You're a man haunted by those two most terrible words: "What If?"
The Time Machine. DreamWorks, 2002.
According to Psychology Today, regret is the second-most common emotion people mention in daily life, and it is the most common negative emotion. Marge, who is 84 years old, is quoted in the Legacy Project to say, “It all boils down to choices. Make a bad one in a few seconds and live with the consequences for the rest of your life.”
The Legacy Project was developed by Karl Pillemer, professor of human development at the College of Human Ecology Cornell University. The project collects practical advice and wisdom from people of age 70 and older. According to professor Pillemer, the project has gathered 1500 responses to the question: “What are the most important lessons you have learned over the course of your life?” Personally, I find the Legacy Project invaluable, and I partake of its wisdom on a daily basis. What I find most fascinating, however, is the overwhelming theme of this project mirrors that of my book Strong & Happy - Happiness is a choice, not a condition.
Happiness is a choice, not a condition
When it comes to regret, the elders of the Legacy Project have no qualms. The spirit of nearly every post can be summed up with three points:
1. Life is about choice. The choices you make now will shape who you are tomorrow. Choose wisely.
2. Do it now. Gail, who is 91 years of age, says, “Do it now. What young people will regret is not pursuing opportunities while they can."
3. If something you are about to do feels like you will regret it, then you probably will. Life is a balance of time and money. If you pursue money over family, then you will have regrets.
Do it now. What young people will regret is not pursuing opportunities while they can
Those of you who follow my Facebook feed may know that I recently lost my mother, Fay Armocida. My mom lived to ninety-five years of age, and she died in her sleep. For this I am grateful. Even so, the occurrence of her death, and the aftermath of living in a world without her, has hit me harder than I thought. Part of my hurt stems from the fact that my mother lived her entire life as a trusting soul. Sadly, many saw this as a weakness to exploit. As a result, people often took advantage of her, or she was ridiculed for her naiveté. I strongly regret that I did not protect her from these attacks. Then there is the regret of failure. Having grown up poor, I spent my childhood watching my mother look in awe as others got to own nice things and go on exotic vacations. I vowed from an early age that I would make enough money to give my mother what my father could not. Unfortunately, my first wife took my wealth just when I reached a point where I could afford to keep that vow.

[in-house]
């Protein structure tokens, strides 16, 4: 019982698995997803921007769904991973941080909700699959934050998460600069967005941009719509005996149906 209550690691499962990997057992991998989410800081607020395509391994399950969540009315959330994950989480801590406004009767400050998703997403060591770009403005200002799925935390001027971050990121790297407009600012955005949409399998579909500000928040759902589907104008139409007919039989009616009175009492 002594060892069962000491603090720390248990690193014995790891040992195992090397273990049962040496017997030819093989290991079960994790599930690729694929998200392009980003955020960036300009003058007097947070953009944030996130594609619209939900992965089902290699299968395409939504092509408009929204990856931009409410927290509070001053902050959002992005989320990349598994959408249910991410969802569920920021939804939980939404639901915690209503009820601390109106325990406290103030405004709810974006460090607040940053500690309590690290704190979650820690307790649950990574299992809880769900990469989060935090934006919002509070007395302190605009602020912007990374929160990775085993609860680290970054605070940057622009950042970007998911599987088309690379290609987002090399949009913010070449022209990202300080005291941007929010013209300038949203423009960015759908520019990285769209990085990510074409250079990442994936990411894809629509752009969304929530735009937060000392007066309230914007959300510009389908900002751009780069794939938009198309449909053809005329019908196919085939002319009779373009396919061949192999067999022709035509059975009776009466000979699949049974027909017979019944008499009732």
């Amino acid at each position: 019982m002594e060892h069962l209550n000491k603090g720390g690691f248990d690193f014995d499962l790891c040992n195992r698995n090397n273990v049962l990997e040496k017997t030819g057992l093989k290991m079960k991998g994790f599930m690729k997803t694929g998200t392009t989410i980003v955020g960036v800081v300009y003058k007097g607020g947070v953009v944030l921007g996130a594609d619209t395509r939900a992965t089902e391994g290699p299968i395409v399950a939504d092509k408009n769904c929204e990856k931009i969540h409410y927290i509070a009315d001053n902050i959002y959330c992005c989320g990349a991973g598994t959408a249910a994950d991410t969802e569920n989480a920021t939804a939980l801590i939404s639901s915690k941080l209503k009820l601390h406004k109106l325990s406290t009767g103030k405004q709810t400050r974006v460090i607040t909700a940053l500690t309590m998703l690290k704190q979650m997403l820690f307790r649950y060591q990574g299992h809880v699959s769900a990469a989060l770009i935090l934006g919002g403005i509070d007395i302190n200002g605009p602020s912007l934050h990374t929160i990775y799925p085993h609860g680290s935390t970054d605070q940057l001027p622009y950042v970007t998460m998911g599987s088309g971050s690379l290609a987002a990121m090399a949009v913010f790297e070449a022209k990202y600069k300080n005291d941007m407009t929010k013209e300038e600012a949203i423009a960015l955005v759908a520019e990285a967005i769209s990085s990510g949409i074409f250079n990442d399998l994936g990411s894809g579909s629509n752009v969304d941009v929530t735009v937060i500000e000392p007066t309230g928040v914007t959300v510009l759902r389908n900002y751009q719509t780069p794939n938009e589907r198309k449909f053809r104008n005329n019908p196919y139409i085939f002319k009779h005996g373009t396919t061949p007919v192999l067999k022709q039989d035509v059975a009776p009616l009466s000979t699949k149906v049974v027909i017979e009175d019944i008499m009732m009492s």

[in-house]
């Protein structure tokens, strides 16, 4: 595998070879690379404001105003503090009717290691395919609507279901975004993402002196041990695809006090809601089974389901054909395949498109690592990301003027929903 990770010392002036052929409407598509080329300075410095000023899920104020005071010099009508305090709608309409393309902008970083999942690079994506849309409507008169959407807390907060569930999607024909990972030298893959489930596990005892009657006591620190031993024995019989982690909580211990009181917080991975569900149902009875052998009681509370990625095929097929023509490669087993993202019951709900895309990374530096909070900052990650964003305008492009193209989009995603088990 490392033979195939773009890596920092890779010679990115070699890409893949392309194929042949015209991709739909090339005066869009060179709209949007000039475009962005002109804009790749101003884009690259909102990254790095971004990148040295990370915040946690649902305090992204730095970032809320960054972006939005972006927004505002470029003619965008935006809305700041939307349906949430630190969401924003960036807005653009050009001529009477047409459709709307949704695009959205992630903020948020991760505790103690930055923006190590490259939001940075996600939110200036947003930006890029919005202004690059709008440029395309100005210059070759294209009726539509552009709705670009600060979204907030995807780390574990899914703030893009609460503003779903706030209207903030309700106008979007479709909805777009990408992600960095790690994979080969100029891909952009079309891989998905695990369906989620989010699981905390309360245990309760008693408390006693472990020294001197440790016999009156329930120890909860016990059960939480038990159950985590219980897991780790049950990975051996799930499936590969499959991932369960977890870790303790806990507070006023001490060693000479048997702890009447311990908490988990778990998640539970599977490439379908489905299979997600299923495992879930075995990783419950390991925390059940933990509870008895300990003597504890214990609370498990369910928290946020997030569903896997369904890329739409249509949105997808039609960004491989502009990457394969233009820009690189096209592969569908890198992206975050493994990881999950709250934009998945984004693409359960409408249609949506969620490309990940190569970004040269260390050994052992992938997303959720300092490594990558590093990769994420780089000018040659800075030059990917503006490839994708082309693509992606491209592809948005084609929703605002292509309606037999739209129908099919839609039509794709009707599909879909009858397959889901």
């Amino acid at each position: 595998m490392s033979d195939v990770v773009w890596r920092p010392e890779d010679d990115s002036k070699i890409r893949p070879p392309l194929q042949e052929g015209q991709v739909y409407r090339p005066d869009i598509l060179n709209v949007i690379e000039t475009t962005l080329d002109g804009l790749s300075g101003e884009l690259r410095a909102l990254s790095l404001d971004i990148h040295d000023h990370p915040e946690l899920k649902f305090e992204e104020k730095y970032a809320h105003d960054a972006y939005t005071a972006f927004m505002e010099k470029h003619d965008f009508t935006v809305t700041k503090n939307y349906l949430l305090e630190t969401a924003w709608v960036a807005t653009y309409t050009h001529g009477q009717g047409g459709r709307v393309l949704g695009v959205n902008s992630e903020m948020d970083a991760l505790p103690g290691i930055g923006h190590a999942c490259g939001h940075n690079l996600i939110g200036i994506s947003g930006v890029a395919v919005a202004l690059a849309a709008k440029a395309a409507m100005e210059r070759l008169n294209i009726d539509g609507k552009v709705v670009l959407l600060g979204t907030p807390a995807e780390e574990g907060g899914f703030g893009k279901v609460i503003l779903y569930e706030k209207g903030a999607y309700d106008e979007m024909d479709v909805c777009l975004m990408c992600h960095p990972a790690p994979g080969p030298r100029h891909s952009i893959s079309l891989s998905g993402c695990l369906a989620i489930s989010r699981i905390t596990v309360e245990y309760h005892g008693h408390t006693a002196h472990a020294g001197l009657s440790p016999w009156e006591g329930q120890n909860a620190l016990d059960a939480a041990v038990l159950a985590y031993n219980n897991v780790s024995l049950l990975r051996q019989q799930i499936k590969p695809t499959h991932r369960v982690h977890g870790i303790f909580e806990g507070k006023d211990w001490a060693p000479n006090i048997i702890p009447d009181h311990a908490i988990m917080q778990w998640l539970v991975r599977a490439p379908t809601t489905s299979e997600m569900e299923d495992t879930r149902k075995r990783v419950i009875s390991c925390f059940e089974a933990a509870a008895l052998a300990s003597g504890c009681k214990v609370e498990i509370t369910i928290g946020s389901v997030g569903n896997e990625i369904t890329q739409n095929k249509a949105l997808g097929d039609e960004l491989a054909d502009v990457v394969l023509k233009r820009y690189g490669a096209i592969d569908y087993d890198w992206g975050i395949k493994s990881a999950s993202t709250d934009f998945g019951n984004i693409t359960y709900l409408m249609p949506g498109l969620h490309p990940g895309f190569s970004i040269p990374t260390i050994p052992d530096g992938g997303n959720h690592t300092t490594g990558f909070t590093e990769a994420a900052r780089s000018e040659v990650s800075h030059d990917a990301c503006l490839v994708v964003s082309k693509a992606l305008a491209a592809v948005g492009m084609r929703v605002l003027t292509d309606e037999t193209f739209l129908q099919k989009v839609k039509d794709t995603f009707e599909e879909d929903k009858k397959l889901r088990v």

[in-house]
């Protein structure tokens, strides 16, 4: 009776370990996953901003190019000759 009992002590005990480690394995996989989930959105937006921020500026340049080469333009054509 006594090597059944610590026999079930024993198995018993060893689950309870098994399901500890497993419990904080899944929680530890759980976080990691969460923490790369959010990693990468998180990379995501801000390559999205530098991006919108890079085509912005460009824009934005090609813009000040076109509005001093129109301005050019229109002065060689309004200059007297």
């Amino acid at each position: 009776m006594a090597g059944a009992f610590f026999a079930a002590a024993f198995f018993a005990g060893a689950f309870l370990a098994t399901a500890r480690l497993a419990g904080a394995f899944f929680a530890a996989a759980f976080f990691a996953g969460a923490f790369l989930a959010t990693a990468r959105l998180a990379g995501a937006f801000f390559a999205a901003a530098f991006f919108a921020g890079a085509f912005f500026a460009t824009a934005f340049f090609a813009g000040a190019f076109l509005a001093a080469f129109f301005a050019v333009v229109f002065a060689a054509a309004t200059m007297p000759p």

When my mother was buried, only my wife and I were in attendance. This was especially hurtful as my mother spent her life sacrificing for others. Sadly, when it came time to repay that kindness, those my mother loved and raised as her own, and even my own brother, did not send so much as a sympathy card. Instead, a lifelong buddy, with whom I grew up, battled three hours of rush hour traffic on a Friday night, and he was the only person to honor the memory of this sweet woman.
We Are Our Own Worst Enemy
What haunts me the most, however, are my own actions. I spent so many years involved in my own life that I can recall only a few fond moments spent with my mother. Furthermore, I allowed the final months I spent caring for my mother to be filled with frustration. There was love and affection also but words were said. My mother forgave me when I apologized, but the damage done will forever remain in my soul. In the end, having cared for my mother made her passing even harder. For three months, I dressed her, fed her, helped her in the bathroom, and I put this helpless creature to bed each night. This made her passing feel as if I lost not just a mother but a child. My greatest regret is that I did not hold my mother in my arms to tell her I loved her anywhere near enough. Nonetheless, my mourning will be short because, as a parent myself, I know my mother would rather I celebrate her life than to mourn for it.
Why Am I Telling You This?
When faced with the permanence of death, regret is a terrible thing. If you are lucky enough have your mom/dad, wife/husband, sister/brother, daughter/son; then stop reading this blog, go to them (or call them on the phone), and tell them how much you really love them. Do this every day. If you do, then you may not be haunted by those two most terrible words, “What If?”
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